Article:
The best diverse characters (in my opinion)


In honour of NAIDOC (National Aborigines and Islanders Day Observance Committee) Week this month, we’ve dedicated all our July posts to the issue of diversity in fiction. For more information on NAIDOC Week, visit their website here.

I love reading about diverse characters! It’s great when they are the star of the story, but my preference is to have them scattered throughout books, fitting into the cast just as real people fit into society and the lives of others. There’s actually a bookish term for this; incidental diversity. (Where a character’s difference is mentioned but not highlighted.) Don’t get me wrong, I like reading books with diverse main characters as well, but I’ll be honest … sometimes I find it difficult to connect and that’s all on me. It’s not the author or the character that’s the problem, but like most people, I connect best with characters to whom I easily relate … people like me. Now, I may be a straight, white woman, but I am diverse in my own way. I think we all are — we all have our own things that make us different to everyone else. There is no normal.

diversity

Anyhoo, here is a list of my top 5 favourite diverse supporting and leading characters.

 

Magnus Bane: from The Mortal Instruments / Infernal Devices. There are so many things about Magnus that make him diverse; he’s Asian, he’s gay, he’s a warlock, he’s eccentric. But it’s not his diversity that puts him on my list. It’s his lovability. All of Magnus’s little quirks make him seem so real.

Brian: from I’ll Give You The Sun. Yes, one of the main characters is also gay, but it was this supporting character who grabbed my heart. Perhaps it was because I found Noah difficult to connect with, or perhaps it was because of Brian’s quirks and eccentricities. Brian, like Magnus, felt so real he could have been the boy living next door to me.

Josie Alibrandi: from Looking for Alibrandi. This homegrown book is so awesome it’s been on the school reading list for twenty years. It was an important book long before #weneeddiversebooks was even a thing. Josie is an Italian-Australian struggling to find her true self due to clashes in both sides of her culture. If you’re looking for a character dealing with accepting her diversity, than look no further than Josie.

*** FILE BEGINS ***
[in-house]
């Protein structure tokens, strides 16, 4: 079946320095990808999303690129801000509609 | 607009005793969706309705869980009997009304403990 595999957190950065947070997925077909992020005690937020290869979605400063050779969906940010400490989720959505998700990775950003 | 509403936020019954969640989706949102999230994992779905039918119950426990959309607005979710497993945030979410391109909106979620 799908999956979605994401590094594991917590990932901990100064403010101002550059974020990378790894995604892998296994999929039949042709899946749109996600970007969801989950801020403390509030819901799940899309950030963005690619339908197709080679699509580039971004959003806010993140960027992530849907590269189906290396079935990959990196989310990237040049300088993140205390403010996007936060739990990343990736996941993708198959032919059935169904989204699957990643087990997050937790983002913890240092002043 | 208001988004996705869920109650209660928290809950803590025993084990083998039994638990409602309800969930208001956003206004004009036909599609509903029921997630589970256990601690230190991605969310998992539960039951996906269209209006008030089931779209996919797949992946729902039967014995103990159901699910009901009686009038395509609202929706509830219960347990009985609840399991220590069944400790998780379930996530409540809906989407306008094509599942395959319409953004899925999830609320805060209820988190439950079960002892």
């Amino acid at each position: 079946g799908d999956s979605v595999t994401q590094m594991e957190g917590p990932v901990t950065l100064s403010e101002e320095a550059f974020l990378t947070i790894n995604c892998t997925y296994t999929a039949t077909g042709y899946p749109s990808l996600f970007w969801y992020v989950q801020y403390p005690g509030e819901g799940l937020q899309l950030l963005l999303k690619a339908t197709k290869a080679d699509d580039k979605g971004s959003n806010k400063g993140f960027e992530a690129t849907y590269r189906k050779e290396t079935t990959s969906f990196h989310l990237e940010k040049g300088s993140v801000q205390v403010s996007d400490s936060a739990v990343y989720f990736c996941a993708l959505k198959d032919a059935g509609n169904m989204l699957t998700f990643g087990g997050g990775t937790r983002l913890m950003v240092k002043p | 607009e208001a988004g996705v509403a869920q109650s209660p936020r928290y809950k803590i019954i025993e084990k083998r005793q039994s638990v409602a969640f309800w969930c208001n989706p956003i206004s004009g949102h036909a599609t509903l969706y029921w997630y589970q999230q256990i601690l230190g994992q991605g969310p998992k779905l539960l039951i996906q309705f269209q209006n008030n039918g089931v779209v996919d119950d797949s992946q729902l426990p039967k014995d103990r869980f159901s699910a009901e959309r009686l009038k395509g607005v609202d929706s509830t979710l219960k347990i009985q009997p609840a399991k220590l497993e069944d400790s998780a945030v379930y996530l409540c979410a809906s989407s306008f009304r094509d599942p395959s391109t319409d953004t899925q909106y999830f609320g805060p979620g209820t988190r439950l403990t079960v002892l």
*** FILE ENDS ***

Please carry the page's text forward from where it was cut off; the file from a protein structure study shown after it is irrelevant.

August Pullman: from Wonder. I’m not sure if this one falls more on the middle grade side of the fence than the young adult side, but I think it rates a mention because WOW. Auggie is one of those characters that moved me so much I’m sure he’ll stay with me forever.  Even though he was born with a facial deformity, August is just an ordinary kid, wanting ordinary things … like friendship. Wonder really highlights that despite our differences, we’re all the same underneath.

Evie: from Am I Normal Yet. She’s white, she’s straight, she’s middle class … so why is she diverse? Like many of us, Evie faces a mental illness that leaves her far from fitting into the ‘normal’ mold. What I love about this character is that she shows that diversity isn’t all about race, religion, or sexual orientation. It’s about so much more. I loved that Evie’s struggle feels real. She doesn’t fit in and she knows it, but tackling that … well, it’s not easy.

 

And those are my top five! Who are your favourite diverse characters? Have you come across any that I’ve missed?


Stacey NashStacey Nash has written her very own diverse character; a girl who suffers from an usual sleeping disorder. To find out more about this young adult author or to connect with her on social media (where she tries to be engaging), check out these places: www.stacey-nash.com, instagram, twitter, facebook.

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5 Comments

      1. Aaaaaand I’ve ordered from book depository! I’ve been watching for the ebook and it says it isn’t available in the AU store, so I figured it must be the same as the US release. Can’t wait any longer!

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